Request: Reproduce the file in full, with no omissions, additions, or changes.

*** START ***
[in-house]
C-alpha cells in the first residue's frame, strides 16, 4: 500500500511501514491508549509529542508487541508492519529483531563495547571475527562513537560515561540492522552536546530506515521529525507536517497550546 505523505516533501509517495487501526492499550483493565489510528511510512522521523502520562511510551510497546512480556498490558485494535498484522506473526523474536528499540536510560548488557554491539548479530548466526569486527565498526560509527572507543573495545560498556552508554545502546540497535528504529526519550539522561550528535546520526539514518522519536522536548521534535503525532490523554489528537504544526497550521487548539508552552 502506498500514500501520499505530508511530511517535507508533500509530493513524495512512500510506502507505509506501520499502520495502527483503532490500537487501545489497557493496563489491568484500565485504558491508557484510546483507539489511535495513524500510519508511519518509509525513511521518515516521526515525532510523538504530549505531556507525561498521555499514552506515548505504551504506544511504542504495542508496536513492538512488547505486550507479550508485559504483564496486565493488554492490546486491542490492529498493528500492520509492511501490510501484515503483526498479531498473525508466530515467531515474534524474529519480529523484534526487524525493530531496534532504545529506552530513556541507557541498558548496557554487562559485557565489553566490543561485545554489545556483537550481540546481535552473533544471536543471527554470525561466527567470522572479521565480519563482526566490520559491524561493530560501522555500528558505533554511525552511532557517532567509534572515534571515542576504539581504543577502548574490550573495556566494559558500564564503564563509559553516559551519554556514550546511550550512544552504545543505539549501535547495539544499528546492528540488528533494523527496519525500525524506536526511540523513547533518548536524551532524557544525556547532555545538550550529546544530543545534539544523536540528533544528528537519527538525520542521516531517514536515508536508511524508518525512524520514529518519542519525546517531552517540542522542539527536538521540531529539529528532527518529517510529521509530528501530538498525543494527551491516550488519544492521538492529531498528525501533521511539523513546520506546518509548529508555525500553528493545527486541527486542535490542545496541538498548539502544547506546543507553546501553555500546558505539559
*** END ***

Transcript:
[in-house]
C-alpha cells in the first residue's frame, strides 16, 4: 500500500511501514491508549509529542508487541508492519529483531563495547571475527562513537560515561540492522552536546530506515521529525507536517497550546 505523505516533501509517495487501526492499550483493565489510528511510512522521523502520562511510551510497546512480556498490558485494535498484522506473526523474536528499540536510560548488557554491539548479530548466526569486527565498526560509527572507543573495545560498556552508554545502546540497535528504529526519550539522561550528535546520526539514518522519536522536548521534535503525532490523554489528537504544526497550521487548539508552552 502506498500514500501520499505530508511530511517535507508533500509530493513524495512512500510506502507505509506501520499502520495502527483503532490500537487501545489497557493496563489491568484500565485504558491508557484510546483507539489511535495513524500510519508511519518509509525513511521518515516521526515525532510523538504530549505531556507525561498521555499514552506515548505504551504506544511504542504495542508496536513492538512488547505486550507479550508485559504483564496486565493488554492490546486491542490492529498493528500492520509492511501490510501484515503483526498479531498473525508466530515467531515474534524474529519480529523484534526487524525493530531496534532504545529506552530513556541507557541498558548496557554487562559485557565489553566490543561485545554489545556483537550481540546481535552473533544471536543471527554470525561466527567470522572479521565480519563482526566490520559491524561493530560501522555500528558505533554511525552511532557517532567509534572515534571515542576504539581504543577502548574490550573495556566494559558500564564503564563509559553516559551519554556514550546511550550512544552504545543505539549501535547495539544499528546492528540488528533494523527496519525500525524506536526511540523513547533518548536524551532524557544525556547532555545538550550529546544530543545534539544523536540528533544528528537519527538525520542521516531517514536515508536508511524508518525512524520514529518519542519525546517531552517540542522542539527536538521540531529539529528532527518529517510529521509530528501530538498525543494527551491516550488519544492521538492529531498528525501533521511539523513546520506546518509548529508555525500553528493545527486541527486542535490542545496541538498548539502544547506546543507553546501553555500546558505539559